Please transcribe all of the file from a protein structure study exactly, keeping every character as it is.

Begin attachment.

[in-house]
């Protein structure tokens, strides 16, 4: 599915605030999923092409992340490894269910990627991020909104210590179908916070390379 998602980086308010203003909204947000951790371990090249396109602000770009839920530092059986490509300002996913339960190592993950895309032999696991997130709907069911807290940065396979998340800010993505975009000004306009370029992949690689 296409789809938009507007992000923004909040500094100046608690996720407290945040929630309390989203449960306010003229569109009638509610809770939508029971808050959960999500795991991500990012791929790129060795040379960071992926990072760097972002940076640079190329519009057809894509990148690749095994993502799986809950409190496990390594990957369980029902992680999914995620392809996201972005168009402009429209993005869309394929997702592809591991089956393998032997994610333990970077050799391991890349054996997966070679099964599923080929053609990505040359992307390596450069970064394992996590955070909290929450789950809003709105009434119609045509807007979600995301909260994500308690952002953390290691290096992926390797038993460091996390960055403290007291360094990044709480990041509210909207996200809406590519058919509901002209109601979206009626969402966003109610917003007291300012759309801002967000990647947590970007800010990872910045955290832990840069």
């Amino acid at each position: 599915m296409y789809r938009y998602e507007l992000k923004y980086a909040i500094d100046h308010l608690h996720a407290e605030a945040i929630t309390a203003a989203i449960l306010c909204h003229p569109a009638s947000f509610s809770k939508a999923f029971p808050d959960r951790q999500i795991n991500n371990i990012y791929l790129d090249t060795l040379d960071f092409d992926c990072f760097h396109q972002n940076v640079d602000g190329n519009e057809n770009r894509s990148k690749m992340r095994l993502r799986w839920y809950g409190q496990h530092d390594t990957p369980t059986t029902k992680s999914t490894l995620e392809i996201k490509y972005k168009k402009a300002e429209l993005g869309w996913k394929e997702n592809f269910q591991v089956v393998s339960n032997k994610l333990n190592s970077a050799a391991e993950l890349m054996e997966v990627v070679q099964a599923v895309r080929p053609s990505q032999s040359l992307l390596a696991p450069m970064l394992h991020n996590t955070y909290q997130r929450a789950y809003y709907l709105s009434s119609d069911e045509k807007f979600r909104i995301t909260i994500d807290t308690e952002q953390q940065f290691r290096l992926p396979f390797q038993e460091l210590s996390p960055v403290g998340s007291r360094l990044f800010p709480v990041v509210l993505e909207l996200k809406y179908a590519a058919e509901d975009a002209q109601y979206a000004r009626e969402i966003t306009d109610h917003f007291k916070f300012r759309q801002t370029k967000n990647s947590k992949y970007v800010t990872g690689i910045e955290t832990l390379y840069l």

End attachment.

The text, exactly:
[in-house]
């Protein structure tokens, strides 16, 4: 599915605030999923092409992340490894269910990627991020909104210590179908916070390379 998602980086308010203003909204947000951790371990090249396109602000770009839920530092059986490509300002996913339960190592993950895309032999696991997130709907069911807290940065396979998340800010993505975009000004306009370029992949690689 296409789809938009507007992000923004909040500094100046608690996720407290945040929630309390989203449960306010003229569109009638509610809770939508029971808050959960999500795991991500990012791929790129060795040379960071992926990072760097972002940076640079190329519009057809894509990148690749095994993502799986809950409190496990390594990957369980029902992680999914995620392809996201972005168009402009429209993005869309394929997702592809591991089956393998032997994610333990970077050799391991890349054996997966070679099964599923080929053609990505040359992307390596450069970064394992996590955070909290929450789950809003709105009434119609045509807007979600995301909260994500308690952002953390290691290096992926390797038993460091996390960055403290007291360094990044709480990041509210909207996200809406590519058919509901002209109601979206009626969402966003109610917003007291300012759309801002967000990647947590970007800010990872910045955290832990840069």
């Amino acid at each position: 599915m296409y789809r938009y998602e507007l992000k923004y980086a909040i500094d100046h308010l608690h996720a407290e605030a945040i929630t309390a203003a989203i449960l306010c909204h003229p569109a009638s947000f509610s809770k939508a999923f029971p808050d959960r951790q999500i795991n991500n371990i990012y791929l790129d090249t060795l040379d960071f092409d992926c990072f760097h396109q972002n940076v640079d602000g190329n519009e057809n770009r894509s990148k690749m992340r095994l993502r799986w839920y809950g409190q496990h530092d390594t990957p369980t059986t029902k992680s999914t490894l995620e392809i996201k490509y972005k168009k402009a300002e429209l993005g869309w996913k394929e997702n592809f269910q591991v089956v393998s339960n032997k994610l333990n190592s970077a050799a391991e993950l890349m054996e997966v990627v070679q099964a599923v895309r080929p053609s990505q032999s040359l992307l390596a696991p450069m970064l394992h991020n996590t955070y909290q997130r929450a789950y809003y709907l709105s009434s119609d069911e045509k807007f979600r909104i995301t909260i994500d807290t308690e952002q953390q940065f290691r290096l992926p396979f390797q038993e460091l210590s996390p960055v403290g998340s007291r360094l990044f800010p709480v990041v509210l993505e909207l996200k809406y179908a590519a058919e509901d975009a002209q109601y979206a000004r009626e969402i966003t306009d109610h917003f007291k916070f300012r759309q801002t370029k967000n990647s947590k992949y970007v800010t990872g690689i910045e955290t832990l390379y840069l």